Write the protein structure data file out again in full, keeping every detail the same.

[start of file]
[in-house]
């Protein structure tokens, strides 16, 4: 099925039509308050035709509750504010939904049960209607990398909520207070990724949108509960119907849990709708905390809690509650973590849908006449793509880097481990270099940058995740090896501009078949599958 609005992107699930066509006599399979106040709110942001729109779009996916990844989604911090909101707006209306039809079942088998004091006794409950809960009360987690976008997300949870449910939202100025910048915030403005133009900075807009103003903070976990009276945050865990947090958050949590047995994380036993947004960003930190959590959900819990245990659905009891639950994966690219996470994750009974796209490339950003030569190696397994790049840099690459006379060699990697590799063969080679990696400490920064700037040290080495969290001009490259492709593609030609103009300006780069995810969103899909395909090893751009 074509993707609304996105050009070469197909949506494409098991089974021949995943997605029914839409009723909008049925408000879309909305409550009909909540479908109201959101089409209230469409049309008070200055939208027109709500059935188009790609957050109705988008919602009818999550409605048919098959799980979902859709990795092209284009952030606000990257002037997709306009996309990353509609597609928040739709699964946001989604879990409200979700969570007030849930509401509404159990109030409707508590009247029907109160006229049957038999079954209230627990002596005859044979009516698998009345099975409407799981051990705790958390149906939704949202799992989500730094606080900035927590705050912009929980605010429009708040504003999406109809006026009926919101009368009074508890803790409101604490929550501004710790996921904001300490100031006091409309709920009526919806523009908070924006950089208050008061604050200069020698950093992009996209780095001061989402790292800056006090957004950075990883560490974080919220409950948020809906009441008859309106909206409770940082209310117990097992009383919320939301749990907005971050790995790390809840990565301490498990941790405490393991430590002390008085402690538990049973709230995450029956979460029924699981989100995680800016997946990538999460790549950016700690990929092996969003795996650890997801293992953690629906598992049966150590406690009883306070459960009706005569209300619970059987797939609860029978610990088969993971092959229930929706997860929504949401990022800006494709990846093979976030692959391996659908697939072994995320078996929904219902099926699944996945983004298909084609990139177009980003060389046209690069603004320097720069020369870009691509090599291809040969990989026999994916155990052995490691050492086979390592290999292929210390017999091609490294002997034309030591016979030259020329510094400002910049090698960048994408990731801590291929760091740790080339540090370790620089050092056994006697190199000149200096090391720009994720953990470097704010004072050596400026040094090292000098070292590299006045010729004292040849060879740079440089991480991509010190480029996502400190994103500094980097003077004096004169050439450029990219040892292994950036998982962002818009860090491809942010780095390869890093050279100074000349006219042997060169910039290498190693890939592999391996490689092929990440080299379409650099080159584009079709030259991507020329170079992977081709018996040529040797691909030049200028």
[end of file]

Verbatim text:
[in-house]
């Protein structure tokens, strides 16, 4: 099925039509308050035709509750504010939904049960209607990398909520207070990724949108509960119907849990709708905390809690509650973590849908006449793509880097481990270099940058995740090896501009078949599958 609005992107699930066509006599399979106040709110942001729109779009996916990844989604911090909101707006209306039809079942088998004091006794409950809960009360987690976008997300949870449910939202100025910048915030403005133009900075807009103003903070976990009276945050865990947090958050949590047995994380036993947004960003930190959590959900819990245990659905009891639950994966690219996470994750009974796209490339950003030569190696397994790049840099690459006379060699990697590799063969080679990696400490920064700037040290080495969290001009490259492709593609030609103009300006780069995810969103899909395909090893751009 074509993707609304996105050009070469197909949506494409098991089974021949995943997605029914839409009723909008049925408000879309909305409550009909909540479908109201959101089409209230469409049309008070200055939208027109709500059935188009790609957050109705988008919602009818999550409605048919098959799980979902859709990795092209284009952030606000990257002037997709306009996309990353509609597609928040739709699964946001989604879990409200979700969570007030849930509401509404159990109030409707508590009247029907109160006229049957038999079954209230627990002596005859044979009516698998009345099975409407799981051990705790958390149906939704949202799992989500730094606080900035927590705050912009929980605010429009708040504003999406109809006026009926919101009368009074508890803790409101604490929550501004710790996921904001300490100031006091409309709920009526919806523009908070924006950089208050008061604050200069020698950093992009996209780095001061989402790292800056006090957004950075990883560490974080919220409950948020809906009441008859309106909206409770940082209310117990097992009383919320939301749990907005971050790995790390809840990565301490498990941790405490393991430590002390008085402690538990049973709230995450029956979460029924699981989100995680800016997946990538999460790549950016700690990929092996969003795996650890997801293992953690629906598992049966150590406690009883306070459960009706005569209300619970059987797939609860029978610990088969993971092959229930929706997860929504949401990022800006494709990846093979976030692959391996659908697939072994995320078996929904219902099926699944996945983004298909084609990139177009980003060389046209690069603004320097720069020369870009691509090599291809040969990989026999994916155990052995490691050492086979390592290999292929210390017999091609490294002997034309030591016979030259020329510094400002910049090698960048994408990731801590291929760091740790080339540090370790620089050092056994006697190199000149200096090391720009994720953990470097704010004072050596400026040094090292000098070292590299006045010729004292040849060879740079440089991480991509010190480029996502400190994103500094980097003077004096004169050439450029990219040892292994950036998982962002818009860090491809942010780095390869890093050279100074000349006219042997060169910039290498190693890939592999391996490689092929990440080299379409650099080159584009079709030259991507020329170079992977081709018996040529040797691909030049200028």